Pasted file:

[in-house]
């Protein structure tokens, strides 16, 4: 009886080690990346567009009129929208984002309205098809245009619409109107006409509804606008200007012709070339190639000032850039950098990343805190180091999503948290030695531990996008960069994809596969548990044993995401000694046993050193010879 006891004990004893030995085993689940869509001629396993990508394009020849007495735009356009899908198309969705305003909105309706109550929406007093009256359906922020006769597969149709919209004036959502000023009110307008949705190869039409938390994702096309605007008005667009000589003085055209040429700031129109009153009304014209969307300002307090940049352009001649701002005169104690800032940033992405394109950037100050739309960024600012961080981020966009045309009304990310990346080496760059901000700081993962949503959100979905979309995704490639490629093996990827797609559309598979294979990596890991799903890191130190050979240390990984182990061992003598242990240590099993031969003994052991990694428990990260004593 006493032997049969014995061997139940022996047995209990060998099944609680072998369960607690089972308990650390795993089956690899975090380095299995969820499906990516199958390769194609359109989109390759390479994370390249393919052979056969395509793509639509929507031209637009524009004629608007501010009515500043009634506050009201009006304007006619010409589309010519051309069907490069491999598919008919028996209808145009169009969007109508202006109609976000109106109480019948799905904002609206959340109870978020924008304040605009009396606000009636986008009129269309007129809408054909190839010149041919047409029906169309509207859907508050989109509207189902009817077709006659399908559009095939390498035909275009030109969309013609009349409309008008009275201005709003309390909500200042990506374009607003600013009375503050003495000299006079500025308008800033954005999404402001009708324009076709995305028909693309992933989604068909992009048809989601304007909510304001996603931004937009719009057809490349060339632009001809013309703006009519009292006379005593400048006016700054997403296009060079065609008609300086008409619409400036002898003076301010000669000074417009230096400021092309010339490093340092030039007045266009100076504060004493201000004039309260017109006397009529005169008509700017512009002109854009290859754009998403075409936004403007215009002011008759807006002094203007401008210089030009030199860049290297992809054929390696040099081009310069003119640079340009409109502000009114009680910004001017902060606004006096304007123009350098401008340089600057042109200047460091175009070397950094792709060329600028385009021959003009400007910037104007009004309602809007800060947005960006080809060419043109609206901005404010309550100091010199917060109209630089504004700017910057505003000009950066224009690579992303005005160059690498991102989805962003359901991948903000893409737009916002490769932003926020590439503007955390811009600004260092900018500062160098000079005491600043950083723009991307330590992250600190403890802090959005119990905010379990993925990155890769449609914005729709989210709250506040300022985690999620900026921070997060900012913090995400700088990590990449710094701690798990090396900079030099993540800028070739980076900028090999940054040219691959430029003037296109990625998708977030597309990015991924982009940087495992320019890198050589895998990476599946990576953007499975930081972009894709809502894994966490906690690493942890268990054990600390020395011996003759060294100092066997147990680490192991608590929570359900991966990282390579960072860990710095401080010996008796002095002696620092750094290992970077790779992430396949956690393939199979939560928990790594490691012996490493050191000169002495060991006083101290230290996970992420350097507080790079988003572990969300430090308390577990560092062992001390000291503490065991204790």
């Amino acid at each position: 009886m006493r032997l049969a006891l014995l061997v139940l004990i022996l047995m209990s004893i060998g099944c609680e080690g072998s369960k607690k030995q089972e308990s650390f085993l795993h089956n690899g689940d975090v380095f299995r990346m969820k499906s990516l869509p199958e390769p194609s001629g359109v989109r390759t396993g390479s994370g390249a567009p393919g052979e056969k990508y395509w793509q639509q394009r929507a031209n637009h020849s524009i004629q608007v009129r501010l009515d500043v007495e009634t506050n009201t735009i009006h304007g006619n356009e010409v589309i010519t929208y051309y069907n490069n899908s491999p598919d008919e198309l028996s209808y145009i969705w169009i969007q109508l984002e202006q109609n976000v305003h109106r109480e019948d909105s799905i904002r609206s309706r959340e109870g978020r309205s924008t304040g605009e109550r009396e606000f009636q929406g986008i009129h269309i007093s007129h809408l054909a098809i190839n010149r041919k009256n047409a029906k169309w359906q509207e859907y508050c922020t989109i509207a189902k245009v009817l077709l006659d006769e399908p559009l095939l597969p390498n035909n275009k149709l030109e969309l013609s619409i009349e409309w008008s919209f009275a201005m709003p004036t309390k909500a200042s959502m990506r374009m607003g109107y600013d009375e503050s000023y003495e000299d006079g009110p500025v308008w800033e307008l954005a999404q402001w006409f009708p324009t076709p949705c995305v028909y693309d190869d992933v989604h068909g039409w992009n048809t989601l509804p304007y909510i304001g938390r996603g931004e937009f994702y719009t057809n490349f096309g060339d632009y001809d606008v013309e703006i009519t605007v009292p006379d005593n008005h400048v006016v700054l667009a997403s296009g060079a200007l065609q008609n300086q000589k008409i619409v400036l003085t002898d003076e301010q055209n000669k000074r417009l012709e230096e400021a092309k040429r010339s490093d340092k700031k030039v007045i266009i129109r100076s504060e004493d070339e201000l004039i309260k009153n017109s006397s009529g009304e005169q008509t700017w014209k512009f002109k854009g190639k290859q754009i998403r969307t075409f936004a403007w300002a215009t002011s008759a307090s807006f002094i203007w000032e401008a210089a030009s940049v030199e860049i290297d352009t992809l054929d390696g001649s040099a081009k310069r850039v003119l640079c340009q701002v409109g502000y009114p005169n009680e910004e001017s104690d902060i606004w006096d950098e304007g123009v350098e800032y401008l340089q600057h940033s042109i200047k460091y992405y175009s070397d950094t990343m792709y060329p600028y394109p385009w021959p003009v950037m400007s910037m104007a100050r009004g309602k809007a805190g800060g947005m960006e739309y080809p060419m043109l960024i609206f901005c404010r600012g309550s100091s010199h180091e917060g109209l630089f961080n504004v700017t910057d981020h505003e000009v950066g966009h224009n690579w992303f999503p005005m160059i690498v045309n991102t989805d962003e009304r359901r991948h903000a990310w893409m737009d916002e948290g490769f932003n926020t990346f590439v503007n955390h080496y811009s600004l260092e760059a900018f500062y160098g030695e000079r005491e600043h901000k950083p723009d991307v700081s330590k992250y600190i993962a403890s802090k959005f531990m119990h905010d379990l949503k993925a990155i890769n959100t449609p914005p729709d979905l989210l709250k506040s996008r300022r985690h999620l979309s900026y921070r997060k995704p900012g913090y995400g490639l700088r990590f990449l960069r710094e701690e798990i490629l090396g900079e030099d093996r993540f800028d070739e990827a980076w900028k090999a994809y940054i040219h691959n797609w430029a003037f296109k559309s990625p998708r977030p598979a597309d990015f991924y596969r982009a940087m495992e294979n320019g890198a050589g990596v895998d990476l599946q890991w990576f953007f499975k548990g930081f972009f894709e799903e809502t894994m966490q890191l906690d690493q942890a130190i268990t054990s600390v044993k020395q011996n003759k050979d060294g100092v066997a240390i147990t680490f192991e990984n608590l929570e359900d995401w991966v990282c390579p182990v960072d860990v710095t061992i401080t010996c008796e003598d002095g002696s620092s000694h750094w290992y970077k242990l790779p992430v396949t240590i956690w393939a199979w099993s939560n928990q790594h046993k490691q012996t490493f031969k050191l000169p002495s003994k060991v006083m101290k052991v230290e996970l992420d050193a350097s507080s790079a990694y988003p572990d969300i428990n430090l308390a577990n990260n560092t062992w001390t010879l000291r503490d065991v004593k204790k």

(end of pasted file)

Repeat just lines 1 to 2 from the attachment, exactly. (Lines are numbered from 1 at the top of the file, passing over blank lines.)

[in-house]
């Protein structure tokens, strides 16, 4: 009886080690990346567009009129929208984002309205098809245009619409109107006409509804606008200007012709070339190639000032850039950098990343805190180091999503948290030695531990996008960069994809596969548990044993995401000694046993050193010879 006891004990004893030995085993689940869509001629396993990508394009020849007495735009356009899908198309969705305003909105309706109550929406007093009256359906922020006769597969149709919209004036959502000023009110307008949705190869039409938390994702096309605007008005667009000589003085055209040429700031129109009153009304014209969307300002307090940049352009001649701002005169104690800032940033992405394109950037100050739309960024600012961080981020966009045309009304990310990346080496760059901000700081993962949503959100979905979309995704490639490629093996990827797609559309598979294979990596890991799903890191130190050979240390990984182990061992003598242990240590099993031969003994052991990694428990990260004593 006493032997049969014995061997139940022996047995209990060998099944609680072998369960607690089972308990650390795993089956690899975090380095299995969820499906990516199958390769194609359109989109390759390479994370390249393919052979056969395509793509639509929507031209637009524009004629608007501010009515500043009634506050009201009006304007006619010409589309010519051309069907490069491999598919008919028996209808145009169009969007109508202006109609976000109106109480019948799905904002609206959340109870978020924008304040605009009396606000009636986008009129269309007129809408054909190839010149041919047409029906169309509207859907508050989109509207189902009817077709006659399908559009095939390498035909275009030109969309013609009349409309008008009275201005709003309390909500200042990506374009607003600013009375503050003495000299006079500025308008800033954005999404402001009708324009076709995305028909693309992933989604068909992009048809989601304007909510304001996603931004937009719009057809490349060339632009001809013309703006009519009292006379005593400048006016700054997403296009060079065609008609300086008409619409400036002898003076301010000669000074417009230096400021092309010339490093340092030039007045266009100076504060004493201000004039309260017109006397009529005169008509700017512009002109854009290859754009998403075409936004403007215009002011008759807006002094203007401008210089030009030199860049290297992809054929390696040099081009310069003119640079340009409109502000009114009680910004001017902060606004006096304007123009350098401008340089600057042109200047460091175009070397950094792709060329600028385009021959003009400007910037104007009004309602809007800060947005960006080809060419043109609206901005404010309550100091010199917060109209630089504004700017910057505003000009950066224009690579992303005005160059690498991102989805962003359901991948903000893409737009916002490769932003926020590439503007955390811009600004260092900018500062160098000079005491600043950083723009991307330590992250600190403890802090959005119990905010379990993925990155890769449609914005729709989210709250506040300022985690999620900026921070997060900012913090995400700088990590990449710094701690798990090396900079030099993540800028070739980076900028090999940054040219691959430029003037296109990625998708977030597309990015991924982009940087495992320019890198050589895998990476599946990576953007499975930081972009894709809502894994966490906690690493942890268990054990600390020395011996003759060294100092066997147990680490192991608590929570359900991966990282390579960072860990710095401080010996008796002095002696620092750094290992970077790779992430396949956690393939199979939560928990790594490691012996490493050191000169002495060991006083101290230290996970992420350097507080790079988003572990969300430090308390577990560092062992001390000291503490065991204790």